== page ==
The property sector is booming at this time – and understandably, everyone wants to know what’s going to happen next.
New South Wales is no exception – sales settlements continue to track strongly, with significant year-on-year growth being recorded throughout 2021.
PEXA’s Senior Research Manager Mike Gill spoke to Urban Development Institute of Australia – NSW CEO Steve Mann at the recent PropertyX Connect event in Sydney to answer industry’s burning questions on current market performance, trends, and what we can expect to see in NSW over the coming months.
Mike: How are you seeing the current market and how is this cycle different to other turns we’ve seen?
Steve: It’s definitely an exciting market in New South Wales right now. We’re seeing a lot of growth – in Sydney, this is likely largely because of pent up demand, especially post COVID. It’s also been driven by first home buyers utilising Government initiatives.
This segment needed to come back as they’ve been out of the market for some time, in part due to rising actual prices and property affordability.
On the other hand, the media has reported that housing finance has gone through the roof, but I wouldn’t be so sure. When we look at the annual change it does appear to have gone up, but when you look at the peak most of the markets in Sydney and NSW at least, they haven’t hit the peak we saw in 2018 despite strong rebounds from the pandemic.
Mike: How are the greenfield and the off the plan markets tracking?
Steve: My view is that if we don’t act quickly and stimulate supply, we are going to have issues. If we think about it, when do markets have strong prices? When supply doesn’t meet demand.
For example, apartment completions are down 26% from the peak and approvals are down 64%, so there’s less apartments coming on the market. This indicates we’re heading for a crisis which means we could have at minimum a 50% reduction in apartment supply, with the potential flow on effect of jobs being at risk. There’s certainly plenty of demand, but just not enough new supply coming online.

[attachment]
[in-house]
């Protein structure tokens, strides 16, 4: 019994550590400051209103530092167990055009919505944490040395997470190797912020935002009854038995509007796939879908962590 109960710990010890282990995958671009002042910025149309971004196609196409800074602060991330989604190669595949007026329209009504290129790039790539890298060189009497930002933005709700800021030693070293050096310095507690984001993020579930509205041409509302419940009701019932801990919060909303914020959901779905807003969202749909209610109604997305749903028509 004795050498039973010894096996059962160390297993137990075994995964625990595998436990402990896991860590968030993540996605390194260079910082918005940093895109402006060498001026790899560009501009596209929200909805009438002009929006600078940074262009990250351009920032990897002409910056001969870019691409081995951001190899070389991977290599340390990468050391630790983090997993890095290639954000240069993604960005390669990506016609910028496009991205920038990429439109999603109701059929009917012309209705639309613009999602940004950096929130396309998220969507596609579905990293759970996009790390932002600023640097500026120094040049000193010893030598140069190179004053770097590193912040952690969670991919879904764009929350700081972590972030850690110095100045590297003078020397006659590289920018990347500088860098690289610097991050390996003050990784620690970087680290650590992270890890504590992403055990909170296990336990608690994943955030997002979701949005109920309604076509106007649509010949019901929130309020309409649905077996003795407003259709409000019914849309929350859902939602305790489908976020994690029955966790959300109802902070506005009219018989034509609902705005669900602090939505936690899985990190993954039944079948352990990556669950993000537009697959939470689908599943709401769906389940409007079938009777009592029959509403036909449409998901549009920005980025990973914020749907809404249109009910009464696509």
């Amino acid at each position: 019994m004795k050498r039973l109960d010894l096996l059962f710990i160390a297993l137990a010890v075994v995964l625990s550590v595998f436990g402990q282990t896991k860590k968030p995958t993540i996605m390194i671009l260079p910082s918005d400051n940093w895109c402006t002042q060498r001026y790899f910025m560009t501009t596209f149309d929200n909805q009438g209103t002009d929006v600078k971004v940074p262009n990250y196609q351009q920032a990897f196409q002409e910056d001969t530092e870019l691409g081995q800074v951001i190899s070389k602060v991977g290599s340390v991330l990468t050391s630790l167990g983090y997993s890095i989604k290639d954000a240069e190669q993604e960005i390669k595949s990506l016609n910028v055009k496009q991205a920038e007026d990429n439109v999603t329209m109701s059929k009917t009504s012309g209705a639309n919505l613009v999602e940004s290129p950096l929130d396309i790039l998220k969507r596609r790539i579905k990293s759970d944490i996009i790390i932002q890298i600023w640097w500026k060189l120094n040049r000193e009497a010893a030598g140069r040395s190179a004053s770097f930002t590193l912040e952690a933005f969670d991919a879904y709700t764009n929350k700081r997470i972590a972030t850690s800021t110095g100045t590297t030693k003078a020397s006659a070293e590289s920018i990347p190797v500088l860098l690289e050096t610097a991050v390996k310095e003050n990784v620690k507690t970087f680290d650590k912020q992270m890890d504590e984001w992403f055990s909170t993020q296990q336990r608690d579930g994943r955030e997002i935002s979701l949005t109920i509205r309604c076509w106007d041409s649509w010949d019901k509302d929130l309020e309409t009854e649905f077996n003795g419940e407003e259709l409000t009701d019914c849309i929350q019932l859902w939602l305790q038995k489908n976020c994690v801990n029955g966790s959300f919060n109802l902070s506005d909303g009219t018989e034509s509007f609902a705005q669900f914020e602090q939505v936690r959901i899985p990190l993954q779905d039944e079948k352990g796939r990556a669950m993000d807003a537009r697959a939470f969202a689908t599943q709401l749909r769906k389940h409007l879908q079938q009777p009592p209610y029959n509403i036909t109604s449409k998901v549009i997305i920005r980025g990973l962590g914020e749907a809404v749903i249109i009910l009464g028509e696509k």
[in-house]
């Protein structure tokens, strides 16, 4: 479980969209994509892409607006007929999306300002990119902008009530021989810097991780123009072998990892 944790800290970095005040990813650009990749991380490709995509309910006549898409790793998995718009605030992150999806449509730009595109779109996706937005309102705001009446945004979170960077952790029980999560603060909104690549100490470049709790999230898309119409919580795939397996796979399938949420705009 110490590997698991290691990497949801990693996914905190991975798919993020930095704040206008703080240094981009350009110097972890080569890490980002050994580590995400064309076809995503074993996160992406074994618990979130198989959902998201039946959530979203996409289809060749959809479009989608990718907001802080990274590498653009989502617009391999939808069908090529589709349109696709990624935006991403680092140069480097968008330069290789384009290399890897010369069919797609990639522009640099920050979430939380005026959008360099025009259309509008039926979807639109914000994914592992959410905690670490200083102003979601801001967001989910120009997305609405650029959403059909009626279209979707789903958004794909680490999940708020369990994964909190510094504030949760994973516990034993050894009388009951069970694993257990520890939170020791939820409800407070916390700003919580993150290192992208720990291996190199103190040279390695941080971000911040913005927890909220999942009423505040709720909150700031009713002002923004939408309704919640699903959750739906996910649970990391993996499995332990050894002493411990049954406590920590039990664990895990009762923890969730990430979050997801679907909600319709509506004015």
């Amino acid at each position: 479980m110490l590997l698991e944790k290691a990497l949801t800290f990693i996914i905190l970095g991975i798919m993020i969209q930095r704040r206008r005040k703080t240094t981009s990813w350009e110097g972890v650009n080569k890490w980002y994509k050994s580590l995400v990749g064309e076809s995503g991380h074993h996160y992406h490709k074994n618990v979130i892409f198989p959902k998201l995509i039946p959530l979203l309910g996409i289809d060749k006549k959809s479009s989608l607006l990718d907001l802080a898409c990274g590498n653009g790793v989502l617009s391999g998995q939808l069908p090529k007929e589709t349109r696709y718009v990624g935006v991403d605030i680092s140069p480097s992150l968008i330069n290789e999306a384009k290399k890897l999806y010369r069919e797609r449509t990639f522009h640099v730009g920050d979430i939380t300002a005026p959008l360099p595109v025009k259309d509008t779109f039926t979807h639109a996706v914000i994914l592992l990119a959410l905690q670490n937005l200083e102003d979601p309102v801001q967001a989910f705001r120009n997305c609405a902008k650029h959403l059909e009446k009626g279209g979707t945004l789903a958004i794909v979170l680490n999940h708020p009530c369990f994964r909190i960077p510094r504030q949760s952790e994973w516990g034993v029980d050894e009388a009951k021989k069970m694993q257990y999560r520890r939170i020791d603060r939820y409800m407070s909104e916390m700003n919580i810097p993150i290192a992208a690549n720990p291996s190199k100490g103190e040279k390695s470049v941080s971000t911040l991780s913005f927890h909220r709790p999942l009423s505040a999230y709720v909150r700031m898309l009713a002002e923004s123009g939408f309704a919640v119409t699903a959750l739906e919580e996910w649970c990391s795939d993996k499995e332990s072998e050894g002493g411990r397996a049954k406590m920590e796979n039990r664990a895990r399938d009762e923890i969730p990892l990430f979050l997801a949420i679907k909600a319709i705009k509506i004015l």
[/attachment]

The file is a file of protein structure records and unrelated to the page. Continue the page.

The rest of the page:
Mike: You sit on an advisory committee to the NSW Government on the impact of the proposed stamp duty changes. What do you think of these changes and what impacts might they have on the NSW property market?
Steve: Stamp duty itself is a small, broad percentage, so its effectively a land tax. No one wants to walk away from it, even though implementing it is complicated. Stamp duty favours apartments as they’re on less land. The rates are reasonable, but the big issue here is transitioning into this new method.
The treasurer wants the federal government to buy into it, but on the other hand we have Victoria who have just halved their stamp duty and they’re racing ahead of NSW in new land sales. Looking back, I would’ve liked NSW to do a 50% stamp duty discount to start off with, but I think we still jumped into it too close to COVID-19.
Mike: What are the UDIA’s predictions for price growth over the next 12-24 months?
Steve: What we should be looking at here instead is the conversation between APRA (Australian Prudential Regulation Authority) and RBA (Reserve Bank of Australia) – there’s an interesting debate there. The question is whose mandate says they need to think about housing prices? They’re both saying neither. Now the RBA governor is holding interest rates low until 2024, as he wants to wait for unemployment to improve and wages to increase.
However, the longer this standoff around who’ll measure house prices and ongoing supply issues, the longer prices will continue to go up. It’s something that really comes into the debate around moderating the housing market. Truthfully, we need a smoother market, which would make it much easier for all stakeholders.